Similar to most computer system peripheral devices, pointing devices come in a variety of designs.  The most common of these is the computer mouse, of which most of us will be familiar.  Other pointing devices include game pads, touch pads, track balls, joysticks, and graphics tablets.


Mouse

The ‘mouse’ gets it’s name from it’s original appearance; that of a small rounded rectangle with a cable attached to one end. A mouse sends data to the graphical user interface (GUI) by having it’s movement tracked across the desk or mouse pad.

A typical wireless mouse with two buttons and a central ‘scroll wheel’

Most of today’s mice make use of optical technology to detect it’s movement through use of a laser. Unlike it’s ball-type predecessors, the lack of mechanical moving parts makes this mouse both more accurate and reliable.

Today’s wired mice are generally connected to a computer system through a USB port and, similarly, wireless mice connect to the system through a USB port transceiver. Alternatively, some mice make use of Bluetooth wireless technology to achieve the same goal.

The most common of today’s mice mice that come bundled with computer packages will typically have two main buttons and a central ‘scroll wheel’. However, there are a number of variations on this with some mice having up to 24 buttons available. This variation in buttons can be used for such things as moving forwards and backwards within browser windows or may be used to program functions for higher level PC gaming. Other mice, such as those that come with Mac computers have only a single button present.


Trackball Mouse

A Trackball Mouse is, to all intents and purposes, an upside-down version of a normal mouse. Instead of the later style of optical sensors, a trackball mouse has a ball just as the earlier versions of standard mouse had.

A Logitec Trackball Mouse

Signal are sent to a computer system from a trackball mouse by rolling it’s ball by movement of our fingers, thumbs or the palm of our hands. Similarly to a normal mouse, a trackball mouse will have at least one button to send signals to the computer system.


Touch Pad and Trackpoint

As the name might suggest a ‘touch pad’ is a small, touch-sensitive pad that is operated by the user running their finger across it’s surface. This is then converted into an electrical signal which is translated and transmitted to the system unit.

A Touchpad pointing device

Most touch pads have buttons just like their mouse or trackball counterparts. However there are also a high number of them which can be configured to detect the user tapping it’s surface with their finger, thereby processing that information in the same way it would as a click of the associated button.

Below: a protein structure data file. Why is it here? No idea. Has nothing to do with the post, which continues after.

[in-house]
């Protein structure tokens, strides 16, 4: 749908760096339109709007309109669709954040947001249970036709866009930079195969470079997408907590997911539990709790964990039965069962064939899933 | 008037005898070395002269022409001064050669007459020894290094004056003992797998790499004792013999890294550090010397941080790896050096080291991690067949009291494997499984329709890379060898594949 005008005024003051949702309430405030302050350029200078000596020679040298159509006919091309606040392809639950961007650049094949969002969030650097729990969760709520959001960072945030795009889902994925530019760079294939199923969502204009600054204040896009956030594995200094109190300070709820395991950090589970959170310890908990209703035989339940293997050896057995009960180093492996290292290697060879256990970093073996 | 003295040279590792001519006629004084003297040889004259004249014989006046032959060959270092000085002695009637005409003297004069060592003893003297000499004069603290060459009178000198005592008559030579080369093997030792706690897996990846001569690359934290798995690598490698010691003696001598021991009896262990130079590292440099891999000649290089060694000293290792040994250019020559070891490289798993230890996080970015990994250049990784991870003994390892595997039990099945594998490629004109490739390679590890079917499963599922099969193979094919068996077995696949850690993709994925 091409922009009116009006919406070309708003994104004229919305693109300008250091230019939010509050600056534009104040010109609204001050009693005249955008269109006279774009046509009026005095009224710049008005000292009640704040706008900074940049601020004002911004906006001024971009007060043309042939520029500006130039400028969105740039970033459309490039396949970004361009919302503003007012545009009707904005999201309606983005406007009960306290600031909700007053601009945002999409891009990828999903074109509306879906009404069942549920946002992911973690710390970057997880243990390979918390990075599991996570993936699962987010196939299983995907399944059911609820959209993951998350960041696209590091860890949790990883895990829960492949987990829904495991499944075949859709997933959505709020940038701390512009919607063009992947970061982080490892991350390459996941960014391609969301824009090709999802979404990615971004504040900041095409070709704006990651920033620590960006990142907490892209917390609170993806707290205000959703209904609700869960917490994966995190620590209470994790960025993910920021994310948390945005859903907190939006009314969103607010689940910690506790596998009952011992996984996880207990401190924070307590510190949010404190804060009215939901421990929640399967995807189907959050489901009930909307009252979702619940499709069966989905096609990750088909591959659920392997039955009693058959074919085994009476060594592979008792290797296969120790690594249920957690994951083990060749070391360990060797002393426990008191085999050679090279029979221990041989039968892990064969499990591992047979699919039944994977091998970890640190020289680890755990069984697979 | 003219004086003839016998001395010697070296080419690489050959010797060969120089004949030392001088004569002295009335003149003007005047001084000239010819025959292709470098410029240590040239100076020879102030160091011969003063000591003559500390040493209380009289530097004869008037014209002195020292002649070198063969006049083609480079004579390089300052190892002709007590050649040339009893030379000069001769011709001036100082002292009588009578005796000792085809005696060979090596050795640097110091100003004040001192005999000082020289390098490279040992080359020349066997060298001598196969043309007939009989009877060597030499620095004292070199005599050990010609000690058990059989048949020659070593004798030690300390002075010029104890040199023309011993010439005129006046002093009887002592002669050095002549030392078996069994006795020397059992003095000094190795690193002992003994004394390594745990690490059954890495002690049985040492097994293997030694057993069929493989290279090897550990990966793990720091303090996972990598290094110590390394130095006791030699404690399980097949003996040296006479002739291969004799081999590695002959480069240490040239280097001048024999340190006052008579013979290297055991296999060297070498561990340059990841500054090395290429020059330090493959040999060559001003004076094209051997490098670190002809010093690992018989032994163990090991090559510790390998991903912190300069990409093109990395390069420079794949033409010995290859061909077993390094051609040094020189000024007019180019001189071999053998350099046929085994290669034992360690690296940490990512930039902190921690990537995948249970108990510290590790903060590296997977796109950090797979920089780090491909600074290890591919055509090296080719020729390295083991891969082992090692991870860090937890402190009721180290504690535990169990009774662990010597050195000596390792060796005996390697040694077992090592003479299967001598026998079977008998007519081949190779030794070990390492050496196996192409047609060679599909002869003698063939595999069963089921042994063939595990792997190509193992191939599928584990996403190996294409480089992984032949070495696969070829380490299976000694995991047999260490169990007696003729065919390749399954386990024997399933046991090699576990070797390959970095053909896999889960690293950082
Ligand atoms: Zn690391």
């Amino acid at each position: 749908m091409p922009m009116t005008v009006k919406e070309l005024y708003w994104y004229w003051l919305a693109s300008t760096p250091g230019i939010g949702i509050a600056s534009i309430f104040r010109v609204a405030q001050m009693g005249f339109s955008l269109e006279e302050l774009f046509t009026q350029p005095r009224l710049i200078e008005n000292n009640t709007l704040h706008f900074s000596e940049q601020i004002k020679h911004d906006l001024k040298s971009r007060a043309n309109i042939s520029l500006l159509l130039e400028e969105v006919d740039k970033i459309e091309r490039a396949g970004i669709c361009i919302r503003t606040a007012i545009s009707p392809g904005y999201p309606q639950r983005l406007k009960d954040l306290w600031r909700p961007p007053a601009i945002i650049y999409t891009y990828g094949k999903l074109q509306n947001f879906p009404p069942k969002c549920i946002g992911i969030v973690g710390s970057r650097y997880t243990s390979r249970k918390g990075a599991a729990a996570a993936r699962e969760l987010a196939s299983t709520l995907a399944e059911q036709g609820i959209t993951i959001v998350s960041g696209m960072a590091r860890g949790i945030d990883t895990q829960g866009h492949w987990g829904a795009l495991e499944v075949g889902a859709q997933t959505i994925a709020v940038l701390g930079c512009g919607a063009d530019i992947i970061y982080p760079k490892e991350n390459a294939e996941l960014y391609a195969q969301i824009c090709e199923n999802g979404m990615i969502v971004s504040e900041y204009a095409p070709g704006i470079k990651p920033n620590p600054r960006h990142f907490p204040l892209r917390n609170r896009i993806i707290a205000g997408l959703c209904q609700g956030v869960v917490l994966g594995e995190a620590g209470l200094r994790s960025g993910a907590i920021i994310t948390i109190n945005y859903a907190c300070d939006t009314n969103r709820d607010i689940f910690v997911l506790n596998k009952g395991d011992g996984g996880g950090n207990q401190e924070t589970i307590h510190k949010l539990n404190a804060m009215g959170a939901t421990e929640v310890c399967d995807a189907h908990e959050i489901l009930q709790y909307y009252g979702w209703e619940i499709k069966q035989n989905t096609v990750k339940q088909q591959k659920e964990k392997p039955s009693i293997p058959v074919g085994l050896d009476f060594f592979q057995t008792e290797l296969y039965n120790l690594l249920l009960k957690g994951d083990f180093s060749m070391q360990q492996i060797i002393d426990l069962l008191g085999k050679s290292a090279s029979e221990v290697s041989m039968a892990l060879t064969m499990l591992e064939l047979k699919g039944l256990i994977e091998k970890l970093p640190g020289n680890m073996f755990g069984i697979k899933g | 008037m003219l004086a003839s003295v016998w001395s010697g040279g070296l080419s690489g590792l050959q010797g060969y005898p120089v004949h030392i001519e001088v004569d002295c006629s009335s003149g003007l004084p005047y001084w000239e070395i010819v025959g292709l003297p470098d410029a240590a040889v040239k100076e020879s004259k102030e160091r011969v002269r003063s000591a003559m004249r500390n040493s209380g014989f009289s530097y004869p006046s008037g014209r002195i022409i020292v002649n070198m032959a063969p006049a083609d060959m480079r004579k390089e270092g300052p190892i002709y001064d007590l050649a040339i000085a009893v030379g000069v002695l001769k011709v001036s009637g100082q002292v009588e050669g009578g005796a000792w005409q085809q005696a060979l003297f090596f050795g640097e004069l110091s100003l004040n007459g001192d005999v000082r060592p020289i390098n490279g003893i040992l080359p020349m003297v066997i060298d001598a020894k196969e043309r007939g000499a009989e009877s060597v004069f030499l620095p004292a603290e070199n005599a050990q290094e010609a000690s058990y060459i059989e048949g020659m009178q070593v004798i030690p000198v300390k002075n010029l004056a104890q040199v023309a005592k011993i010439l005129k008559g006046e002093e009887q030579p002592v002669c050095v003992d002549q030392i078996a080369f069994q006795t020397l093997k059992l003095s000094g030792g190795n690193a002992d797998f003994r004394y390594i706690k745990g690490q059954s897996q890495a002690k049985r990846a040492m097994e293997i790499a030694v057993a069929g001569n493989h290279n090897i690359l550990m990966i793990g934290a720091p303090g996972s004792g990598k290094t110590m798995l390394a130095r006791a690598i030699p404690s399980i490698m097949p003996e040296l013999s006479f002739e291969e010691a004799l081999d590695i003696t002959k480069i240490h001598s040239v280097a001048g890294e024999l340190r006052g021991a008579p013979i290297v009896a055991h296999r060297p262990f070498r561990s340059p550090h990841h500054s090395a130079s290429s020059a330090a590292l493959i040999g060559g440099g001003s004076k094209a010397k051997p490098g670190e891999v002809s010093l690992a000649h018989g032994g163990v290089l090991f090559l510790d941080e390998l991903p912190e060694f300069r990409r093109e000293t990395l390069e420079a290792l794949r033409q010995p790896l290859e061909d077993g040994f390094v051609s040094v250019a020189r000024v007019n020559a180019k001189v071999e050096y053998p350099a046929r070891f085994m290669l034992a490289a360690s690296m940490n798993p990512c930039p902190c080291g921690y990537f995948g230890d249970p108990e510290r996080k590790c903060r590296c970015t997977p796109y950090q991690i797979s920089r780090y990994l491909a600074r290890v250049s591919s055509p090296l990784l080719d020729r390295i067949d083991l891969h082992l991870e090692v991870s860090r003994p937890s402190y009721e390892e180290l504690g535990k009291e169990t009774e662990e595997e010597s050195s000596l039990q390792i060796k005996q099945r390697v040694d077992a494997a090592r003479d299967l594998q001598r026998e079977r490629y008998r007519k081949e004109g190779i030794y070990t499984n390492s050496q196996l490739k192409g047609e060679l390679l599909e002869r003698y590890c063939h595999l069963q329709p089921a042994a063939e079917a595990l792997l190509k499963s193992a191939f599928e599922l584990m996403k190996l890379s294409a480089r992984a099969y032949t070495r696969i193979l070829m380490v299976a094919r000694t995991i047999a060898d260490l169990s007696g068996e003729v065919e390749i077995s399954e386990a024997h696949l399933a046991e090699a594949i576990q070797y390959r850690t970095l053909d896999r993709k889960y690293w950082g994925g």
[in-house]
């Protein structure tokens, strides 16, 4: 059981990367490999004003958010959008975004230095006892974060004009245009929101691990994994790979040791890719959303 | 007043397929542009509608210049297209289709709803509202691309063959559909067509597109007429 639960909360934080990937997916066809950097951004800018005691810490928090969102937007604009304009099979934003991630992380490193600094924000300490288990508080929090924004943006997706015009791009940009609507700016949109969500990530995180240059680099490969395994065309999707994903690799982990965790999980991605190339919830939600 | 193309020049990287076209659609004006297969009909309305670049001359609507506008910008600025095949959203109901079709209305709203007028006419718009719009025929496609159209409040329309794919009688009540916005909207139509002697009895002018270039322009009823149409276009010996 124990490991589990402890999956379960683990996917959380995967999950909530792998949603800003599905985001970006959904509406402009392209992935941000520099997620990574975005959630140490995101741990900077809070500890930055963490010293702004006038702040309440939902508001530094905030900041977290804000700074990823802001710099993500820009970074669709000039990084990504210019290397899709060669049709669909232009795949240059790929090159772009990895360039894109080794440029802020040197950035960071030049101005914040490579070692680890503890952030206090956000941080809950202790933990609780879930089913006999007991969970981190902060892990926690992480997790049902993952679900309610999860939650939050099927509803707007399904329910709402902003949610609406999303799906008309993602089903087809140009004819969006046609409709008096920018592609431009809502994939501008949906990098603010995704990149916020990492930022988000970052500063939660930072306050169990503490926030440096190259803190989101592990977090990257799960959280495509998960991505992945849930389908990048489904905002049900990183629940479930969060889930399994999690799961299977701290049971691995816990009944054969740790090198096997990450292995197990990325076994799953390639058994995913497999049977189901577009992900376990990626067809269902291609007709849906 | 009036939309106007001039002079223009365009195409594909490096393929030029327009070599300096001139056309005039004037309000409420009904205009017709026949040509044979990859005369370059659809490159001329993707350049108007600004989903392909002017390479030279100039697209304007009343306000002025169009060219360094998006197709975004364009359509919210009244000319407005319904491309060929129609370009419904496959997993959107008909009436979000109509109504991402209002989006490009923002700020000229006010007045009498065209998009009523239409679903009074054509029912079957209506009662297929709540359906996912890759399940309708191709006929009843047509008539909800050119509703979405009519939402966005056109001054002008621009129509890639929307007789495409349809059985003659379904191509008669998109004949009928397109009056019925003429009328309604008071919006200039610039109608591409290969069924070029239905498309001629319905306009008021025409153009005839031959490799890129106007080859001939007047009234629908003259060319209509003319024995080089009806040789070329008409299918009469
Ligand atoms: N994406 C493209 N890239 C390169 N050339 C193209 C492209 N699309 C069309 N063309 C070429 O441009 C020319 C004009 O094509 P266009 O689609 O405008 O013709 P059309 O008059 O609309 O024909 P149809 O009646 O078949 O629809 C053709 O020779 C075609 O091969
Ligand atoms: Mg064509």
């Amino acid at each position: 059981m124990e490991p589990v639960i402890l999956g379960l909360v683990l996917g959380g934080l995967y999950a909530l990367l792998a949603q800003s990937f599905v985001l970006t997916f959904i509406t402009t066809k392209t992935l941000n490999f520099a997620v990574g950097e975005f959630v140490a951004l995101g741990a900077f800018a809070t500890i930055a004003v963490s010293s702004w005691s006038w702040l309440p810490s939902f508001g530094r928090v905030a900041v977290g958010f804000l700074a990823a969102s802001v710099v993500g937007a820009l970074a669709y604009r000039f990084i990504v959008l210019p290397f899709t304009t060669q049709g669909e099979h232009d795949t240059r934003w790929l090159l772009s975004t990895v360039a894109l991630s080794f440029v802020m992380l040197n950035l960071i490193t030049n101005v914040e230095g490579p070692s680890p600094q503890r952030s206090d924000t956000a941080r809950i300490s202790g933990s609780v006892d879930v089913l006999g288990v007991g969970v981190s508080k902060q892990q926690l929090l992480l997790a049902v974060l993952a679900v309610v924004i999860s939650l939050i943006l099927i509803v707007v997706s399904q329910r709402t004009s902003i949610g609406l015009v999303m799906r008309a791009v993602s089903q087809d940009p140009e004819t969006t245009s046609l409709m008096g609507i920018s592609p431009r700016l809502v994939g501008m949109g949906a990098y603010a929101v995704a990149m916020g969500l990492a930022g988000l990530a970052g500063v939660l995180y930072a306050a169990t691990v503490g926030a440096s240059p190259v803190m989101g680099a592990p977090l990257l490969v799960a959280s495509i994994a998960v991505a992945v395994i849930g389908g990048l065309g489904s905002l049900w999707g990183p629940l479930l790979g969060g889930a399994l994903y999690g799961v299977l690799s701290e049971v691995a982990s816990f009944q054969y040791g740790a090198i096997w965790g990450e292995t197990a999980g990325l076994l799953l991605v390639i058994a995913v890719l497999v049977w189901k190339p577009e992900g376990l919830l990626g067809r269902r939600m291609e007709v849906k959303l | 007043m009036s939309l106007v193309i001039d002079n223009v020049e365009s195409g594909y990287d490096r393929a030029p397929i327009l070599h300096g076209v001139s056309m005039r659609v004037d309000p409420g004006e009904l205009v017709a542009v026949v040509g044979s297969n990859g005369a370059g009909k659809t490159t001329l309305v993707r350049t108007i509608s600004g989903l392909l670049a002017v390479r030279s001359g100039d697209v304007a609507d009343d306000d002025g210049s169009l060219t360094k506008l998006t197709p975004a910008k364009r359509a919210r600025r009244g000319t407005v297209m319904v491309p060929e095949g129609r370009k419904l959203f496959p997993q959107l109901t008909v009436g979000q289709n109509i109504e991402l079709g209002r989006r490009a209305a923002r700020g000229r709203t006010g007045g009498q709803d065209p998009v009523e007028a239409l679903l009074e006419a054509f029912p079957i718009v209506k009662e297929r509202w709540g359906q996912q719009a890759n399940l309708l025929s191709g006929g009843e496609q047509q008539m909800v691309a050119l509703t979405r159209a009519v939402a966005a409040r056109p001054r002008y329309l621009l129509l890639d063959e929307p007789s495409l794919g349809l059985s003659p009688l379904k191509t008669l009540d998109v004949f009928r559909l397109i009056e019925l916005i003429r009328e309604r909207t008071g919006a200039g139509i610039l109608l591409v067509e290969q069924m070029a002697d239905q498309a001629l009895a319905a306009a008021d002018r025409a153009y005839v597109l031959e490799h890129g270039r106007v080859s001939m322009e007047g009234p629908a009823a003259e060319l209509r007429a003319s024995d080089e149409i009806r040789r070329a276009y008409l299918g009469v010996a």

Similar to Touch Pads are Trackpoints.  Trackpoints are normally found on laptops and are located either in the center or at the bottom of the system’s keyboard.  Ordinarily, Trackpoints are a small joystick style button that respond to directional force from the user in order to move the mouse pointer around the screen.

A Trackpoint device (above the letter ‘B’) with selection buttons underneath the spacebar

other Pointing Devices

In addition to the more traditional pointing devices above, there are other devices that have another primary function, but can also be used effectively as pointing devices.

Gamepad
Gamepads are primarily designed to be used within gaming applications. They are typically held and manipulated with two hands and feature a number of buttons that control different actions within the game or program.

The latest versions of many game pads also have sensors or pointing devices that can sense rotation, as well as direction of movement. A combination of these two are used to control actions within the game or application.

A Sony PS4, with it’s associated gamepad to the left

Most typically, gamepads connect to a computer system through a USB port although the most recent consoles and PC gaming pads use various forms of wireless technology to connect to the system unit.

Joystick
A joystick is a stick or lever which pivots around a base and is used to control movement on a device. The majority of current joysticks also include a number of additional controls, buttons, toggles or switches to control other associated actions that the input is controlling. The joystick itself inputs the angle and direction of any desired movement.

A Microsoft joystick

At one time, joysticks were the most common input device to be used with gaming programs and applications. However, with the introduction and improvements with gamepads, they are generally used more within flight or space simulators. In addition, joysticks are also often used to control machinery such as cranes and unmanned vehicles (drones).

Once upon a time, legacy joysticks were connected to computer systems via a ‘game port’, a device port that was designed specifically for connecting this style of input device. However, most modern joysticks employ a wired USB connection to connect to the computer system.